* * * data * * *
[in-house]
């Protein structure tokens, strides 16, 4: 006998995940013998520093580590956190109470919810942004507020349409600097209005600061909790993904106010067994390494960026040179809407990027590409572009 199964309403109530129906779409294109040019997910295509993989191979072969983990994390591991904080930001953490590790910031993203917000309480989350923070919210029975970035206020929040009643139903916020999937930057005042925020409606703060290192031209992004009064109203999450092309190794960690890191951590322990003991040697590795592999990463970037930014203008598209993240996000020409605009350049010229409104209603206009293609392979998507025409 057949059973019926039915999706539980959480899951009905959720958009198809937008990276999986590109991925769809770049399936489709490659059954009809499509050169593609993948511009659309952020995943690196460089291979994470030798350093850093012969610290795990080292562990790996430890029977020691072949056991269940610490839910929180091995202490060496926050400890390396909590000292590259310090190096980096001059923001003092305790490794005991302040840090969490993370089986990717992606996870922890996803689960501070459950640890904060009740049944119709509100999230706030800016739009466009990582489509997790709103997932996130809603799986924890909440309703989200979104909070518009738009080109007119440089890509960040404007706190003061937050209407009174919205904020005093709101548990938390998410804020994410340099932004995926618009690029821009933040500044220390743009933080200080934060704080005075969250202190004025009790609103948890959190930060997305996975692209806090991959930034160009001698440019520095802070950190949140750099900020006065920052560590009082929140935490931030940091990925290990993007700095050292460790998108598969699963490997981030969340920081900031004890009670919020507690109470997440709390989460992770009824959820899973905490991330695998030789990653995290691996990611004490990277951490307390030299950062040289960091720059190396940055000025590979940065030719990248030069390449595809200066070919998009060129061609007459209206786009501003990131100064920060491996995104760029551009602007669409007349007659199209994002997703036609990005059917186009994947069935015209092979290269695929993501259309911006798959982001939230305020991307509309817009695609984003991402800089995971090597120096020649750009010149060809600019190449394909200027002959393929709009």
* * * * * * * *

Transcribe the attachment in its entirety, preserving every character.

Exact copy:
[in-house]
């Protein structure tokens, strides 16, 4: 006998995940013998520093580590956190109470919810942004507020349409600097209005600061909790993904106010067994390494960026040179809407990027590409572009 199964309403109530129906779409294109040019997910295509993989191979072969983990994390591991904080930001953490590790910031993203917000309480989350923070919210029975970035206020929040009643139903916020999937930057005042925020409606703060290192031209992004009064109203999450092309190794960690890191951590322990003991040697590795592999990463970037930014203008598209993240996000020409605009350049010229409104209603206009293609392979998507025409 057949059973019926039915999706539980959480899951009905959720958009198809937008990276999986590109991925769809770049399936489709490659059954009809499509050169593609993948511009659309952020995943690196460089291979994470030798350093850093012969610290795990080292562990790996430890029977020691072949056991269940610490839910929180091995202490060496926050400890390396909590000292590259310090190096980096001059923001003092305790490794005991302040840090969490993370089986990717992606996870922890996803689960501070459950640890904060009740049944119709509100999230706030800016739009466009990582489509997790709103997932996130809603799986924890909440309703989200979104909070518009738009080109007119440089890509960040404007706190003061937050209407009174919205904020005093709101548990938390998410804020994410340099932004995926618009690029821009933040500044220390743009933080200080934060704080005075969250202190004025009790609103948890959190930060997305996975692209806090991959930034160009001698440019520095802070950190949140750099900020006065920052560590009082929140935490931030940091990925290990993007700095050292460790998108598969699963490997981030969340920081900031004890009670919020507690109470997440709390989460992770009824959820899973905490991330695998030789990653995290691996990611004490990277951490307390030299950062040289960091720059190396940055000025590979940065030719990248030069390449595809200066070919998009060129061609007459209206786009501003990131100064920060491996995104760029551009602007669409007349007659199209994002997703036609990005059917186009994947069935015209092979290269695929993501259309911006798959982001939230305020991307509309817009695609984003991402800089995971090597120096020649750009010149060809600019190449394909200027002959393929709009």